US state of Texas executes woman convicted of murdering family
Thursday, September 15, 2005
Her parents watched the execution in Huntsville where a few dozen demonstrators gathered outside to protest. Frances Newton was the first state-sponsored execution of an African-American female in Texas since the civil war. Newton is the third woman put to death by the state of Texas since capital punishment resumed following the end of a US national moratorium on the death penalty in 1982.
According to the police, the motive for the murders was collection of $100,000 in life insurance. Newton stated that a drug dealer committed the killings. Prosecutors say that gunpowder residue was found on Newton's skirt. Ballistics tests also backed up police claims that the pistol in question was the murder weapon. The defense rebuffed this by saying that police had, in fact, found two weapons. The defense also stated that the residue could have come from standard garden fertilizer.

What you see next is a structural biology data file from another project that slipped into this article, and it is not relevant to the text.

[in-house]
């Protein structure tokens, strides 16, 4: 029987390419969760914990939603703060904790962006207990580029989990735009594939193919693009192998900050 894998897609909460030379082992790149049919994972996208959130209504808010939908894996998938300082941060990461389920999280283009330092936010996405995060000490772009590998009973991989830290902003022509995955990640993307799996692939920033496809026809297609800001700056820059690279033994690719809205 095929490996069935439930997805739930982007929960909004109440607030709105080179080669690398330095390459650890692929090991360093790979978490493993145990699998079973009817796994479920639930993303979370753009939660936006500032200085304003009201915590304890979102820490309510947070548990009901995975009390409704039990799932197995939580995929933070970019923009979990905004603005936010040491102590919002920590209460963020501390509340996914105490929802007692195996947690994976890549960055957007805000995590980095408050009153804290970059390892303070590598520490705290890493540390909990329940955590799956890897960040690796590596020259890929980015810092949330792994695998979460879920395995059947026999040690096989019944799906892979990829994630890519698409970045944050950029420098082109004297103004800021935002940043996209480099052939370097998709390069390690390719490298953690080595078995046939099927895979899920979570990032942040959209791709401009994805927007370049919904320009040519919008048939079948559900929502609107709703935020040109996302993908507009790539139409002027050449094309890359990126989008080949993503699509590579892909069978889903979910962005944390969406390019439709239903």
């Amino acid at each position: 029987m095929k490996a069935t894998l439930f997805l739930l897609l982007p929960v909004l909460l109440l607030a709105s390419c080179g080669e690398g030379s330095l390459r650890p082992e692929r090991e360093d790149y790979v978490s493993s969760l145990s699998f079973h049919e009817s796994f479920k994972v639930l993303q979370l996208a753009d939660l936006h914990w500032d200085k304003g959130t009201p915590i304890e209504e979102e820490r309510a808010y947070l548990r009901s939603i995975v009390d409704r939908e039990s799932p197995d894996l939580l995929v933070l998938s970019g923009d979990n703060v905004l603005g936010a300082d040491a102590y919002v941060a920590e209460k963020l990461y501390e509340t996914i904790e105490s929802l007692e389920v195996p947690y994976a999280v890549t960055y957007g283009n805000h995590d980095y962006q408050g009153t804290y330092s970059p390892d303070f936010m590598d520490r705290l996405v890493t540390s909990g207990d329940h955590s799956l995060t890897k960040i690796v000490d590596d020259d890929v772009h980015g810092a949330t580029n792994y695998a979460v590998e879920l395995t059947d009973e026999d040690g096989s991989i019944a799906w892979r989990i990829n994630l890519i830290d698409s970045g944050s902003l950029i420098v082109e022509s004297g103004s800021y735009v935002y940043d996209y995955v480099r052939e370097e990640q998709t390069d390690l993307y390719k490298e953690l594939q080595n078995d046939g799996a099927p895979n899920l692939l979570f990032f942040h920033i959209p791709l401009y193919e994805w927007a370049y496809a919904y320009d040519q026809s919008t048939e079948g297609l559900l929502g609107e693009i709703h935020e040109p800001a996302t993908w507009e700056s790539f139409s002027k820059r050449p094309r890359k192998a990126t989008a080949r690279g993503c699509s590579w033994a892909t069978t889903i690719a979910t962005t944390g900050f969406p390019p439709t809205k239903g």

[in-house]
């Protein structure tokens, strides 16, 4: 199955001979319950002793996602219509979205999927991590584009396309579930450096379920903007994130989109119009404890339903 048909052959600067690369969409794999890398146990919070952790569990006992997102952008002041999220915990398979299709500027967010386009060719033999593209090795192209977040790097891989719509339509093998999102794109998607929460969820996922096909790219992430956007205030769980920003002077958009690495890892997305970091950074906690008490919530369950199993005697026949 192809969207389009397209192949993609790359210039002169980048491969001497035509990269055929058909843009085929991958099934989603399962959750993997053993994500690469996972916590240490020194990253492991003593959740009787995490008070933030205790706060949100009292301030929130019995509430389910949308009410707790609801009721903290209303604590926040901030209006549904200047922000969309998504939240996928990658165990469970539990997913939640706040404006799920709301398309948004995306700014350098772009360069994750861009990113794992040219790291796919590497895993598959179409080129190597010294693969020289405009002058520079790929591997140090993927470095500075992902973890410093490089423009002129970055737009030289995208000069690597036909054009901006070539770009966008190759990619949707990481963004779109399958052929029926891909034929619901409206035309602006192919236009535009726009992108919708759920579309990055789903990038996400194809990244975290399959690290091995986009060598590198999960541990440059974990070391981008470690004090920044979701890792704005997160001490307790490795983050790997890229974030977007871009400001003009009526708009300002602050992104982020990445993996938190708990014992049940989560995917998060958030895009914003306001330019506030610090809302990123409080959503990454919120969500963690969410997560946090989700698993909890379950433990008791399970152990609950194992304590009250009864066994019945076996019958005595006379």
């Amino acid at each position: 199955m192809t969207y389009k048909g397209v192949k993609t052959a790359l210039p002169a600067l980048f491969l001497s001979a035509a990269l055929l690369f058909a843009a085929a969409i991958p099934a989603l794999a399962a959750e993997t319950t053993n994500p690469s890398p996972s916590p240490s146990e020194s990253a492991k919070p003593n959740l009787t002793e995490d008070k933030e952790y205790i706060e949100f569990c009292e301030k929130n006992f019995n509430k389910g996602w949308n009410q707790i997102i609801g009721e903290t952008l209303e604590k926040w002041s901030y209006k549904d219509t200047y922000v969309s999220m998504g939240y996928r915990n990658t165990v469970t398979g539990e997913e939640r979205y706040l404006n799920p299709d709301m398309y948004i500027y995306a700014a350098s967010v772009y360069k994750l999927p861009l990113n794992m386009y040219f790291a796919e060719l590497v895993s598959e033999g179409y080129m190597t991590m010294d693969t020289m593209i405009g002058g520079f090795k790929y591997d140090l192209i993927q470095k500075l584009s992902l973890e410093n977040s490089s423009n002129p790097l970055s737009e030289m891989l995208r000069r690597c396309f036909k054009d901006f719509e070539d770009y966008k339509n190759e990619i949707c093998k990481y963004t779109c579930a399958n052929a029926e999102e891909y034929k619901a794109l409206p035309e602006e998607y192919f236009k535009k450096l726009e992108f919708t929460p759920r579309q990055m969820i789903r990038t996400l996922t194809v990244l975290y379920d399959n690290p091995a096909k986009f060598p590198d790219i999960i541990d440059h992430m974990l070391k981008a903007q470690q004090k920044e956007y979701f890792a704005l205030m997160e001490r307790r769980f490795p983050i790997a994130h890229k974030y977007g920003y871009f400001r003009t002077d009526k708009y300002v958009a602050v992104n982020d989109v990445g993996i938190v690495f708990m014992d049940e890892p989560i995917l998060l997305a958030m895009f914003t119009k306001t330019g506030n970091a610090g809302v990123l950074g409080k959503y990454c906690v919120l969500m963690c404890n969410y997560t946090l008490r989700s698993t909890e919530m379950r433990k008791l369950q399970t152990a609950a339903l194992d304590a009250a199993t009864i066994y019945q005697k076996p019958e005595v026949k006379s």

In 1998 hundreds protested the execution of Karla Faye Tucker, the first woman put to death in Texas since the Civil War era. Rick Perry, the Governor of Texas, had postponed Newton's sentence to allow further investigation of evidence. Once the governor was convinced the state's case was solid, he allowed the execution to proceed.
Frances Newton of Texas was 40.